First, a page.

As the year has passed I have continued to be impresses with the results the staff are able to obtain when working with Iraq and Afghanistan - Era veterans during their transition back home. As we all know, that transition may take a very long time but having an organization such as Vets 4 Vets available 24 / 7 to assist during the bumps in the road is priceless.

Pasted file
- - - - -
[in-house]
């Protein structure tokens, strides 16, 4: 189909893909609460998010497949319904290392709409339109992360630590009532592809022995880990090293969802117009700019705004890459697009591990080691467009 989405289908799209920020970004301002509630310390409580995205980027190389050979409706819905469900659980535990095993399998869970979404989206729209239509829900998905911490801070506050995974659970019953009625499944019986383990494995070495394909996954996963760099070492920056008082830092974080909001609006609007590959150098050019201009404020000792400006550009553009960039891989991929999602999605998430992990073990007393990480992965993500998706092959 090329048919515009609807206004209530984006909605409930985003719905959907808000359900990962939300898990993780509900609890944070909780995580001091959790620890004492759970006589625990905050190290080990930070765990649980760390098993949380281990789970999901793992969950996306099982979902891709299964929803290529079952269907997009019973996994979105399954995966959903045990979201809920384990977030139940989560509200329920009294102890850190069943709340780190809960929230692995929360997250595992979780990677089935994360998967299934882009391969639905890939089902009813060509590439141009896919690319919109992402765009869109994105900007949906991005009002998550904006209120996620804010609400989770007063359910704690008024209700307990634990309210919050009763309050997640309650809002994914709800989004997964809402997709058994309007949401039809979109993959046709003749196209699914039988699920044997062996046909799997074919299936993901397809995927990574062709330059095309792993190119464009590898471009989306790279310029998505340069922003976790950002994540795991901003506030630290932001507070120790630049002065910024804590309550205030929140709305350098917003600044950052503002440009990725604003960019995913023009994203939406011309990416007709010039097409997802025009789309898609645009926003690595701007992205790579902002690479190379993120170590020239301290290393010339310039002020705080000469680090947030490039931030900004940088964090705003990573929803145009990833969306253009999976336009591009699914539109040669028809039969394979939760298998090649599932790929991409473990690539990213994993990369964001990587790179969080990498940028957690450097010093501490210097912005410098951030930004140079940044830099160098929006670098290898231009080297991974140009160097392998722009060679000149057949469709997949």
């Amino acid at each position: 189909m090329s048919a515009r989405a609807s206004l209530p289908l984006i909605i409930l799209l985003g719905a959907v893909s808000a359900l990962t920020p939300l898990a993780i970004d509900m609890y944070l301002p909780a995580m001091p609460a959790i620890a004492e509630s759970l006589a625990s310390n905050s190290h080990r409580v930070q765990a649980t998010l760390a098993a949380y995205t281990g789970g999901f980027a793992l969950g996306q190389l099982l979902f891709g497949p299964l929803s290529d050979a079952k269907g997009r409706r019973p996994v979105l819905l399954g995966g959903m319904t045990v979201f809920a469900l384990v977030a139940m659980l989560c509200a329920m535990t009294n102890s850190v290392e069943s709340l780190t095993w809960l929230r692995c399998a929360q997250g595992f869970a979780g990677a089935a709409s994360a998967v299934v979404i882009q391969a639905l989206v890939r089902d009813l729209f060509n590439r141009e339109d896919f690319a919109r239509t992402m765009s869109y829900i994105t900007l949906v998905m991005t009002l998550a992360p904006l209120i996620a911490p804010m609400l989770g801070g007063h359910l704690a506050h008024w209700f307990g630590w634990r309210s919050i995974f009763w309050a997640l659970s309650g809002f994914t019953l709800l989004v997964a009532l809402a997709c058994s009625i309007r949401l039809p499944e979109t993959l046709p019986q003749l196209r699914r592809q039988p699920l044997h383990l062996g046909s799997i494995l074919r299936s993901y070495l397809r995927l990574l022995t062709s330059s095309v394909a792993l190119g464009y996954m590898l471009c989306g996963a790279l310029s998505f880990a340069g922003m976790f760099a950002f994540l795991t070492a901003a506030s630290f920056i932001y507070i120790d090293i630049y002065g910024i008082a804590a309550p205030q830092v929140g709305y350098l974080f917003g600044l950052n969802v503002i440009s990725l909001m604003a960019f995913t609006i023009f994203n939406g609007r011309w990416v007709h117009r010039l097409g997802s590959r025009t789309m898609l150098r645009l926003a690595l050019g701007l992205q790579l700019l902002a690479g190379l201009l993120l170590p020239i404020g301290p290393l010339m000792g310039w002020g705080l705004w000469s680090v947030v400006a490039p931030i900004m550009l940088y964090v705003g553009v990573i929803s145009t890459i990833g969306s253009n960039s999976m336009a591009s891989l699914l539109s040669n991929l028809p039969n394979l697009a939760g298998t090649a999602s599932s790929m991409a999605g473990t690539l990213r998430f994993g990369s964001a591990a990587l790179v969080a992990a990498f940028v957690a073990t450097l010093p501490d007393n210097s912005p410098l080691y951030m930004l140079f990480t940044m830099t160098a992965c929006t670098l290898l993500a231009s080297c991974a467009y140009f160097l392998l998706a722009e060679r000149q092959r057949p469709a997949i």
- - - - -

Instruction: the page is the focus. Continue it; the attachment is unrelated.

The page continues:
How can anyone write a review about an organization that has saved the lives of so many, and has the potential to change the lives of so many more. I learned about Vets4Vets V4V at a time in my life when the services of such an organization was sorely needed. I have learned that peer support, and the time to tell my story, are invaluable. I have watched first hand the power V4V peer support groups have on those who finally come to one of the workshops. I will continue to participate in such workshops not only as a casual observer but as one who will lead groups discussions, providing that vital peer support all veterans deserve after returning from the rigors of combat. There is no doubt in the mind of this 37 year Marine veteran that the program as presented by V4V is the most powerful ever offered. Semper Fi - Tim Bahr, CWO-4, USMC (Retired / IRR)